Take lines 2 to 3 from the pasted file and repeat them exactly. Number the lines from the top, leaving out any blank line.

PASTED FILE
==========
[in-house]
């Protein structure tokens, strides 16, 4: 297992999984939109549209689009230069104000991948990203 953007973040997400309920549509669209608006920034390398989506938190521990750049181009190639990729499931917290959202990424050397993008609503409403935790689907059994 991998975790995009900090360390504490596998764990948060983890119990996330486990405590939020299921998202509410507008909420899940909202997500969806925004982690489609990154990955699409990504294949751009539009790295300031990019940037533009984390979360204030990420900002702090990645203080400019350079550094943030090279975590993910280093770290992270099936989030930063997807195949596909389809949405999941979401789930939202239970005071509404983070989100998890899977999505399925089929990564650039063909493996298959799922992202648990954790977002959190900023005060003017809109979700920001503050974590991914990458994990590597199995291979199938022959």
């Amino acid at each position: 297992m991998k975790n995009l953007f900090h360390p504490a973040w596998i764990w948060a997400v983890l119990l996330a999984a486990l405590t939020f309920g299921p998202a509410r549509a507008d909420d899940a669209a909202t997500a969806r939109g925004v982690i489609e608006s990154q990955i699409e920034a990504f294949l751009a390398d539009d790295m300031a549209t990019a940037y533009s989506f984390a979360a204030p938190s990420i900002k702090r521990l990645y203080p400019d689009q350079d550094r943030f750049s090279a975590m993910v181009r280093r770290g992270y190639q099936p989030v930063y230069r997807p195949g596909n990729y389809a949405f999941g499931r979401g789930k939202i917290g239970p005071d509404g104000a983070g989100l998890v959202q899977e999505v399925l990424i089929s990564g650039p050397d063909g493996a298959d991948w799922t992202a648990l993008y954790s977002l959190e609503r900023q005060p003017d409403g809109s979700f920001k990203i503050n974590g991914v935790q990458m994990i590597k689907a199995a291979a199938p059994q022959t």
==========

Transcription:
């Protein structure tokens, strides 16, 4: 297992999984939109549209689009230069104000991948990203 953007973040997400309920549509669209608006920034390398989506938190521990750049181009190639990729499931917290959202990424050397993008609503409403935790689907059994 991998975790995009900090360390504490596998764990948060983890119990996330486990405590939020299921998202509410507008909420899940909202997500969806925004982690489609990154990955699409990504294949751009539009790295300031990019940037533009984390979360204030990420900002702090990645203080400019350079550094943030090279975590993910280093770290992270099936989030930063997807195949596909389809949405999941979401789930939202239970005071509404983070989100998890899977999505399925089929990564650039063909493996298959799922992202648990954790977002959190900023005060003017809109979700920001503050974590991914990458994990590597199995291979199938022959």
């Amino acid at each position: 297992m991998k975790n995009l953007f900090h360390p504490a973040w596998i764990w948060a997400v983890l119990l996330a999984a486990l405590t939020f309920g299921p998202a509410r549509a507008d909420d899940a669209a909202t997500a969806r939109g925004v982690i489609e608006s990154q990955i699409e920034a990504f294949l751009a390398d539009d790295m300031a549209t990019a940037y533009s989506f984390a979360a204030p938190s990420i900002k702090r521990l990645y203080p400019d689009q350079d550094r943030f750049s090279a975590m993910v181009r280093r770290g992270y190639q099936p989030v930063y230069r997807p195949g596909n990729y389809a949405f999941g499931r979401g789930k939202i917290g239970p005071d509404g104000a983070g989100l998890v959202q899977e999505v399925l990424i089929s990564g650039p050397d063909g493996a298959d991948w799922t992202a648990l993008y954790s977002l959190e609503r900023q005060p003017d409403g809109s979700f920001k990203i503050n974590g991914v935790q990458m994990i590597k689907a199995a291979a199938p059994q022959t």